Description: Cancer cells adapt their metabolic processes to drive macromolecular biosynthesis for rapid cell growth and proliferation. RNA interference (RNAi)-based loss-of-function screening has proven powerful for the identification of new and interesting cancer targets, and recent studies have used this technology in vivo to identify novel tumour suppressor genes. Here we developed a method for identifying novel cancer targets via negative-selection RNAi screening using a human breast cancer xenograft model at an orthotopic site in the mouse. Using this method, we screened a set of metabolic genes associated with aggressive breast cancer and stemness to identify those required for in vivo tumorigenesis. Among the genes identified, phosphoglycerate dehydrogenase (PHGDH) is in a genomic region of recurrent copy number gain in breast cancer and PHGDH protein levels are elevated in 70% of oestrogen receptor (ER)-negative breast cancers. PHGDH catalyses the first step in the serine biosynthesis pathway, and breast cancer cells with high PHGDH expression have increased serine synthesis flux. Suppression of PHGDH in cell lines with elevated PHGDH expression, but not in those without, causes a strong decrease in cell proliferation and a reduction in serine synthesis. We find that PHGDH suppression does not affect intracellular serine levels, but causes a drop in the levels of alpha-ketoglutarate, another output of the pathway and a tricarboxylic acid (TCA) cycle intermediate. In cells with high PHGDH expression, the serine synthesis pathway contributes approximately 50% of the total anaplerotic flux of glutamine into the TCA cycle. These results reveal that certain breast cancers are dependent upon increased serine pathway flux caused by PHGDH overexpression and demonstrate the utility of in vivo negative-selection RNAi screens for finding potential anticancer targets.〈br /〉〈br /〉〈a href="https://www.ncbi.nlm.nih.gov/pmc/articles/PMC3353325/" target="_blank"〉〈img src="https://static.pubmed.gov/portal/portal3rc.fcgi/4089621/img/3977009" border="0"〉〈/a〉   〈a href="https://www.ncbi.nlm.nih.gov/pmc/articles/PMC3353325/" target="_blank"〉This paper as free author manuscript - peer-reviewed and accepted for publication〈/a〉〈br /〉〈br /〉〈span class="detail_caption"〉Notes: 〈/span〉Possemato, Richard -- Marks, Kevin M -- Shaul, Yoav D -- Pacold, Michael E -- Kim, Dohoon -- Birsoy, Kivanc -- Sethumadhavan, Shalini -- Woo, Hin-Koon -- Jang, Hyun G -- Jha, Abhishek K -- Chen, Walter W -- Barrett, Francesca G -- Stransky, Nicolas -- Tsun, Zhi-Yang -- Cowley, Glenn S -- Barretina, Jordi -- Kalaany, Nada Y -- Hsu, Peggy P -- Ottina, Kathleen -- Chan, Albert M -- Yuan, Bingbing -- Garraway, Levi A -- Root, David E -- Mino-Kenudson, Mari -- Brachtel, Elena F -- Driggers, Edward M -- Sabatini, David M -- CA103866/CA/NCI NIH HHS/ -- R01 CA103866/CA/NCI NIH HHS/ -- R01 CA103866-06A1/CA/NCI NIH HHS/ -- R01 CA103866-07/CA/NCI NIH HHS/ -- R01 CA129105/CA/NCI NIH HHS/ -- R01 CA129105-02/CA/NCI NIH HHS/ -- R01 CA129105-05/CA/NCI NIH HHS/ -- T32 GM007753/GM/NIGMS NIH HHS/ -- Howard Hughes Medical Institute/ -- England -- Nature. 2011 Aug 18;476(7360):346-50. doi: 10.1038/nature10350.〈br /〉〈span class="detail_caption"〉Author address: 〈/span〉Whitehead Institute for Biomedical Research, Nine Cambridge Center, Cambridge, Massachusetts 02142, USA.〈br /〉〈span class="detail_caption"〉Record origin:〈/span〉 〈a href="http://www.ncbi.nlm.nih.gov/pubmed/21760589" target="_blank"〉PubMed〈/a〉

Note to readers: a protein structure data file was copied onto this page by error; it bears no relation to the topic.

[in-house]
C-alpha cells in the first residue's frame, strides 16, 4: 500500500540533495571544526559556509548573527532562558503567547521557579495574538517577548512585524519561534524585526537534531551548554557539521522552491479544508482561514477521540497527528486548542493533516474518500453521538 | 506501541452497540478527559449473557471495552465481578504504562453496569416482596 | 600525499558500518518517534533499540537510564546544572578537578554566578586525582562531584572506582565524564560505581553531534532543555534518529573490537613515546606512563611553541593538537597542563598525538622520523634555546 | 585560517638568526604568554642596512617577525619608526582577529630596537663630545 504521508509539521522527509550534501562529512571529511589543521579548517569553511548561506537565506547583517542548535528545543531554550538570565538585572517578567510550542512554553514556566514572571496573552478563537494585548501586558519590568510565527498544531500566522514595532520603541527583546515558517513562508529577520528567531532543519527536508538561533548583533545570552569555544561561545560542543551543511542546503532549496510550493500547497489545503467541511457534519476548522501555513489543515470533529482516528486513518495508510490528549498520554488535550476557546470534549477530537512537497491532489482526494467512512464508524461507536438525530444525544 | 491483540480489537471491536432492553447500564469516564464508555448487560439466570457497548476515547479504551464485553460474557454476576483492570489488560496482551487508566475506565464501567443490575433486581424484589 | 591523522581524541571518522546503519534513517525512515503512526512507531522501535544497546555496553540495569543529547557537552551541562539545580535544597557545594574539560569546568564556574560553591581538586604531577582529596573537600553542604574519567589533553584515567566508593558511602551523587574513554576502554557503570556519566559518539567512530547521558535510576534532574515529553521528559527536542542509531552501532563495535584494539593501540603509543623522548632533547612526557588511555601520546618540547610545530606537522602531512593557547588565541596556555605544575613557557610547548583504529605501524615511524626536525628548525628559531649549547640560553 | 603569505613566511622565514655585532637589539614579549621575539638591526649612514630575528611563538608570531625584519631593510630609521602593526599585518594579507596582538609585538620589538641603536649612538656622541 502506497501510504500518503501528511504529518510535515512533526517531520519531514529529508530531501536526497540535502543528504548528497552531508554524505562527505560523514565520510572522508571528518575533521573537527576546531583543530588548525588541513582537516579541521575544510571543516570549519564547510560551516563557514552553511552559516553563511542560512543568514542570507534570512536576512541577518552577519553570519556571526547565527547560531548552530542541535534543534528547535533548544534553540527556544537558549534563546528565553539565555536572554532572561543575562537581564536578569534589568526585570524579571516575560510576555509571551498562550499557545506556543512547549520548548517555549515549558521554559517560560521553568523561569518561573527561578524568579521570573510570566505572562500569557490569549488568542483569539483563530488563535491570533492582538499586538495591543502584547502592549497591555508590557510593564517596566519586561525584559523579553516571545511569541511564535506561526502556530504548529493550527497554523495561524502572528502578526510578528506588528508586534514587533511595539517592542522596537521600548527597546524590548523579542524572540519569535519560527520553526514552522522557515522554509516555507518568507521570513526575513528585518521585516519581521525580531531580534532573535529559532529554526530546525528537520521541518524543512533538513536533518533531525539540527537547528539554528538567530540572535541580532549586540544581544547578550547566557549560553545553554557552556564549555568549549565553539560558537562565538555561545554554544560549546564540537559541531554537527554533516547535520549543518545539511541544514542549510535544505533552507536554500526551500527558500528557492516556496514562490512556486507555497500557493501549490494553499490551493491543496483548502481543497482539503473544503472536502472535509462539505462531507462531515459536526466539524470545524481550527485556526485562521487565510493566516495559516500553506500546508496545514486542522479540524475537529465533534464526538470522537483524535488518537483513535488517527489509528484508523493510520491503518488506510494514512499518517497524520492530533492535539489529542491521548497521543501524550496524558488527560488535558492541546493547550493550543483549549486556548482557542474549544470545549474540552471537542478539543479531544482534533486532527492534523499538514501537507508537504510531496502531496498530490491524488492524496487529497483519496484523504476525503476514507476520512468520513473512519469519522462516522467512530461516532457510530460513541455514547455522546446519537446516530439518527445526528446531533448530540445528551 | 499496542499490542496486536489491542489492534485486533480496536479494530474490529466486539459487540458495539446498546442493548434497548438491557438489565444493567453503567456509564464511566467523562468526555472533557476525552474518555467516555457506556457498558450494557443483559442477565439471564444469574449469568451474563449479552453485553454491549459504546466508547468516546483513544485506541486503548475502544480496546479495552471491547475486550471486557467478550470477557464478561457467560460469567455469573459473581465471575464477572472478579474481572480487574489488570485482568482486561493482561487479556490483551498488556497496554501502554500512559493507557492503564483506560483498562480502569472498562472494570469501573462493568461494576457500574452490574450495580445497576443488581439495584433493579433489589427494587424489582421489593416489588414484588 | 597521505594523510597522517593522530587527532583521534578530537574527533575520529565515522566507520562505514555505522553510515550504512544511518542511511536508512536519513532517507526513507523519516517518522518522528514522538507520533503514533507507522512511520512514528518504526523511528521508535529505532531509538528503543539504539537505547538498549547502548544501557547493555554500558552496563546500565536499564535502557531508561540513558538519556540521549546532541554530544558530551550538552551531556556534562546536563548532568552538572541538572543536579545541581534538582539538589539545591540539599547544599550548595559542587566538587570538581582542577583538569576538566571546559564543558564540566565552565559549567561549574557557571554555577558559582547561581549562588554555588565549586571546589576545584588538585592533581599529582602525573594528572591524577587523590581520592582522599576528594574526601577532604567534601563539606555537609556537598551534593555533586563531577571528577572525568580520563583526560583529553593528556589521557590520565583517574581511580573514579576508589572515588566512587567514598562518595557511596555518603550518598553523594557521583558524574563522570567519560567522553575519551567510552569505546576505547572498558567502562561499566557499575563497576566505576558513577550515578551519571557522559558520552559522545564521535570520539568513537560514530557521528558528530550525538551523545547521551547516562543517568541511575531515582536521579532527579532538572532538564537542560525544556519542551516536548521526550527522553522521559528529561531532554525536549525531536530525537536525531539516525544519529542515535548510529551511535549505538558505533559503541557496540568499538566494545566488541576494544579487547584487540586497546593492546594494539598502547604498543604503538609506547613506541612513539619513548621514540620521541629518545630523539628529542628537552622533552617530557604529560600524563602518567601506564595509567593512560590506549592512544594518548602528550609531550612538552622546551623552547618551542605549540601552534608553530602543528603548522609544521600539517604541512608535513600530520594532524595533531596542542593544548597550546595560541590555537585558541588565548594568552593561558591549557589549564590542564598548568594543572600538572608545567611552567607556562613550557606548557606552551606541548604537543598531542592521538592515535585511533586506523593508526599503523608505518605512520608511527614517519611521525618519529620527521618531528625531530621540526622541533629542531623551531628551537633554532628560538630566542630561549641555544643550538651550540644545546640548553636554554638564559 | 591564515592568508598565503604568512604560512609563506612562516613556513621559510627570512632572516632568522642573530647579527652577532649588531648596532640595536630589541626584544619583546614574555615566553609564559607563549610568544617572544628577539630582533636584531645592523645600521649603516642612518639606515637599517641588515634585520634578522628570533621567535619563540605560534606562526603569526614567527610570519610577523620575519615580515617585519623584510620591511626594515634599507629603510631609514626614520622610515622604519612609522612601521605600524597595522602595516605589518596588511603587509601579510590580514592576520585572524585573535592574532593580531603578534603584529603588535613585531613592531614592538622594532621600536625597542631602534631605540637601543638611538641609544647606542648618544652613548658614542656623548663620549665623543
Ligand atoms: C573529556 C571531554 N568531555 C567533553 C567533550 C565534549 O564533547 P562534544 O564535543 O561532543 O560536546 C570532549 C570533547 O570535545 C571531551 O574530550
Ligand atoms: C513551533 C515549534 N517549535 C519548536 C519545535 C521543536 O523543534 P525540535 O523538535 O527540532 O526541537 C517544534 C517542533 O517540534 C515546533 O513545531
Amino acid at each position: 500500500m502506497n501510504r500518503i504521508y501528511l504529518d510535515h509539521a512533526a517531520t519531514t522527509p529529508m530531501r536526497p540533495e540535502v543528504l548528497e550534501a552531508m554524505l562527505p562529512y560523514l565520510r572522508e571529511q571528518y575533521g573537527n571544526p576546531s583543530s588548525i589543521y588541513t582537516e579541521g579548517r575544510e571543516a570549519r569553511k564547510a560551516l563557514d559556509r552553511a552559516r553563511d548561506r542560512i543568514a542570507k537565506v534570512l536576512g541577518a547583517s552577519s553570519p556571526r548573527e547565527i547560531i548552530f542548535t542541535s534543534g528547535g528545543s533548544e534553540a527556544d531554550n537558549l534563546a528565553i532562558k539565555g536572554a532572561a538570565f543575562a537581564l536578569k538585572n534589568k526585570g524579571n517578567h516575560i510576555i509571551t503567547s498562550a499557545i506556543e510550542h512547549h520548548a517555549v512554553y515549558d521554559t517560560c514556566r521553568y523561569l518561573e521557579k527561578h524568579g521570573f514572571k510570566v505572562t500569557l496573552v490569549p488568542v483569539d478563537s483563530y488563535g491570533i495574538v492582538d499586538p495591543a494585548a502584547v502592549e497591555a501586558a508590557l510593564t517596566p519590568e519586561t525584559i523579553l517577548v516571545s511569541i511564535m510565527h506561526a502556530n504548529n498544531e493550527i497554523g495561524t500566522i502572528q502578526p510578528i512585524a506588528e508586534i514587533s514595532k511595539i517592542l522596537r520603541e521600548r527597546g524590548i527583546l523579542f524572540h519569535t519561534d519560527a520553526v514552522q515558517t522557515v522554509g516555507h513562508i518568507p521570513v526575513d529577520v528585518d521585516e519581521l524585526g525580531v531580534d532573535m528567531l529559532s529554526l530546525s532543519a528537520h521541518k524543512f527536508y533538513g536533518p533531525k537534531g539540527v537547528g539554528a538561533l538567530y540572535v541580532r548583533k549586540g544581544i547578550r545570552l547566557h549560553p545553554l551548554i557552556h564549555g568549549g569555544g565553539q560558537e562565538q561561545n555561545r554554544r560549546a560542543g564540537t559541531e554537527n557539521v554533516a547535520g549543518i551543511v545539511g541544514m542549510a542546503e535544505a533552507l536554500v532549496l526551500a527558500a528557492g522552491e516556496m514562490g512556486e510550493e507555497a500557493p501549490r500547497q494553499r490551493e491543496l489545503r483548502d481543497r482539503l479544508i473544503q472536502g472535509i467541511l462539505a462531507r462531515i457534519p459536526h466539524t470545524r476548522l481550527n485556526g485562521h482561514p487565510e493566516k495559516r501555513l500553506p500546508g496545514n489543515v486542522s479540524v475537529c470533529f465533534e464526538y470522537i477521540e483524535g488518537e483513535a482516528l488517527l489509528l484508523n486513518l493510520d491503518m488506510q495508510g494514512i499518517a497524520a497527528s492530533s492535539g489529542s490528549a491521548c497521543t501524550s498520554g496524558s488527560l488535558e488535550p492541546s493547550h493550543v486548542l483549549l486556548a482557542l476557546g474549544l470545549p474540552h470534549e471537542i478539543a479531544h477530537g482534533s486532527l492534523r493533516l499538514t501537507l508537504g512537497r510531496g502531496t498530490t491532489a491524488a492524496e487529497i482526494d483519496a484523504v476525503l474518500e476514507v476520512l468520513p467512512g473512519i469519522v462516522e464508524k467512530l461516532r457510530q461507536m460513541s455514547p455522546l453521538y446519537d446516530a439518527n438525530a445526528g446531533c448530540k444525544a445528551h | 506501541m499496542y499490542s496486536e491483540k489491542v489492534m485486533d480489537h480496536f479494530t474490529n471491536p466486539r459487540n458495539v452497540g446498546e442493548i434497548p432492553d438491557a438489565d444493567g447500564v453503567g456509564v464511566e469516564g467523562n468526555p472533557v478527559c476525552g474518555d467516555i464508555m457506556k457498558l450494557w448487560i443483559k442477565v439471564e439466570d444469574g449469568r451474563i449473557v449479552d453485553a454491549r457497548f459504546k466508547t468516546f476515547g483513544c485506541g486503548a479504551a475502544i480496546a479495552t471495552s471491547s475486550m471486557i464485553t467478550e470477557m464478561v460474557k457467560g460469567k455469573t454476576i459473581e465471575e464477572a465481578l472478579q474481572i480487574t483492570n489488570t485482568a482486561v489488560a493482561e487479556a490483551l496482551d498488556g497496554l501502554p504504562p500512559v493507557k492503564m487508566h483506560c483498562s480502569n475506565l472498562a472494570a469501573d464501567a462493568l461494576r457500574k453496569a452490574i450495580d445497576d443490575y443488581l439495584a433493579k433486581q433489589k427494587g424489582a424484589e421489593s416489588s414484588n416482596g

Keywords: Animals ; Biomarkers, Tumor/metabolism ; Breast Neoplasms/enzymology/*genetics/*metabolism/pathology ; Cell Line, Tumor ; Cell Proliferation ; Citric Acid Cycle/physiology ; Gene Expression Regulation, Enzymologic ; Gene Expression Regulation, Neoplastic ; *Genomics ; Glutamic Acid/metabolism ; Humans ; Ketoglutaric Acids/metabolism ; Melanoma/enzymology/genetics ; Mice ; Neoplasm Transplantation ; Phosphoglycerate Dehydrogenase/genetics/metabolism ; RNA Interference ; Serine/*biosynthesis